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PEP-Easy Tip: To save PEP-Easy to the home screen

PEP-Web Tip of the Day

To start PEP-Easy without first opening your browser–just as you would start a mobile app, you can save a shortcut to your home screen.

First, in Chrome or Safari, depending on your platform, open PEP-Easy from You want to be on the default start screen, so you have a clean workspace.

Then, depending on your mobile device…follow the instructions below:


  1. Tap on the share icon Action navigation bar and tab bar icon
  2. In the bottom list, tap on ‘Add to home screen’
  3. In the “Add to Home” confirmation “bubble”, tap “Add”

On Android:

  1. Tap on the Chrome menu (Vertical Ellipses)
  2. Select “Add to Home Screen” from the menu


For the complete list of tips, see PEP-Web Tips on the PEP-Web support page.

Hoffman, L. (1998). The Clinical Value of the Superego Concept. J. Amer. Psychoanal. Assn., 46(3):885-896.

(1998). Journal of the American Psychoanalytic Association, 46(3):885-896

The Clinical Value of the Superego Concept

Leon Hoffman

Arnold Rothstein began by stressing the centrality of the superego concept in Freud's development of the structural theory. In introducing the concept, Freud placed the idea of an unconscious wish for punishment, or sense of guilt, on a par with that of the drives, which had been the primary motivational system of the topographic theory. Rothstein stressed that in spite of significant differences within and between competing schools of psychoanalysis, the concept of the superego as a structure has been used by analysts of all persuasions in the organization of their clinical experience. The majority of analysts today, he said, including Dorothy Holmes on this panel, still value the concept; others, including the panelists Charles Brenner and Ernest Wolf, question its value.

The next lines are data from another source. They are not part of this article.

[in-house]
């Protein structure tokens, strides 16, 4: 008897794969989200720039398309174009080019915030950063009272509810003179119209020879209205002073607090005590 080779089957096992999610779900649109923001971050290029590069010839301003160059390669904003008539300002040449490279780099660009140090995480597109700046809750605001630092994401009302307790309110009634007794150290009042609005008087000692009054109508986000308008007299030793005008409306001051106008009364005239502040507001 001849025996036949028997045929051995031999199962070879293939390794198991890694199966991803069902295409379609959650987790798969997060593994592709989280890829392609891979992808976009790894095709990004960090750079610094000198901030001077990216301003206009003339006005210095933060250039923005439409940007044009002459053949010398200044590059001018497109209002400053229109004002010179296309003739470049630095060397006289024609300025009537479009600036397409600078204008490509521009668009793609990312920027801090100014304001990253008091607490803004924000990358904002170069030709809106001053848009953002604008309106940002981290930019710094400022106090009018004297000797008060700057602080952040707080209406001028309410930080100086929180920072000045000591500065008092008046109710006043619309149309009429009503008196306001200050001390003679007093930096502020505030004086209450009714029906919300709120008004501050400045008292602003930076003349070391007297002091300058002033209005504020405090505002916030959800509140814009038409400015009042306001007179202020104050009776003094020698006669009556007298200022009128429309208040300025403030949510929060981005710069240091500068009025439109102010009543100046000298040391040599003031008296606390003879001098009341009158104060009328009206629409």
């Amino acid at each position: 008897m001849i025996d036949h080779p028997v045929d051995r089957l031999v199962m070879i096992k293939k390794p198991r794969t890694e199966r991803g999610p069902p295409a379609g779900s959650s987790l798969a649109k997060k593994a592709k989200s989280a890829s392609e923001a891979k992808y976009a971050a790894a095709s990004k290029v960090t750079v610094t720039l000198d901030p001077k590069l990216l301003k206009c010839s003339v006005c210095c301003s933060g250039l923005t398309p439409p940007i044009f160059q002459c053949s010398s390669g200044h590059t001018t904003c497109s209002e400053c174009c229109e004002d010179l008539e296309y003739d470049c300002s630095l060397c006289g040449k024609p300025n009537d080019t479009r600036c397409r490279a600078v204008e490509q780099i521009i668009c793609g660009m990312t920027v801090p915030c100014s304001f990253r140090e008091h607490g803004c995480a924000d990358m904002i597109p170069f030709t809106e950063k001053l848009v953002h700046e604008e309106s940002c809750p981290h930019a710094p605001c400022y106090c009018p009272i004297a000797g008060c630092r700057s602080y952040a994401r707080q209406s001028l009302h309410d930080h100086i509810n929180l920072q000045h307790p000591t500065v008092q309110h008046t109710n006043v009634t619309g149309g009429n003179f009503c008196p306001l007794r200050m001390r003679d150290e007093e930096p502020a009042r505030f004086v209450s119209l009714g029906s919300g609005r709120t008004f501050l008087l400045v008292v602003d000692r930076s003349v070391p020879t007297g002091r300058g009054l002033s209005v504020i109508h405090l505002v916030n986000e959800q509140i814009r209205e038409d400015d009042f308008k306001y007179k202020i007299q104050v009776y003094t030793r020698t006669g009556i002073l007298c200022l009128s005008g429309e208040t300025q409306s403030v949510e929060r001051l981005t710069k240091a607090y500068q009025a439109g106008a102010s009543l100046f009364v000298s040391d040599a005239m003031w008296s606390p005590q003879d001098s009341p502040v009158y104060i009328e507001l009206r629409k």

Kohut, according to Rothstein, maintained that the conceptualizations of mental-apparatus psychology can explain structural neurosis and guilt/depression, whereas the psychology of the self is necessary to explain the pathology of the fragmented self and the depleted self; he believed that the theory of drive primacy and drive taming and the theory of movement from dependency to autonomy and from narcissism to object love have burdened the practice of psychoanalysis with hidden moral and educational goals. Wolf, noted Rothstein, continues to make this distinction between Freud's “guilty man” and Kohut's “tragic man,” whereas Brenner has recently questioned the validity of dividing the mind into separate structures or agencies. He maintains that the attribute of morality to a special agency has hampered the analysis of moral conflicts. Brenner holds also that guilt should be considered one of the calamities of childhood, the calamity of parental disapproval, instead of a special category of the mind.

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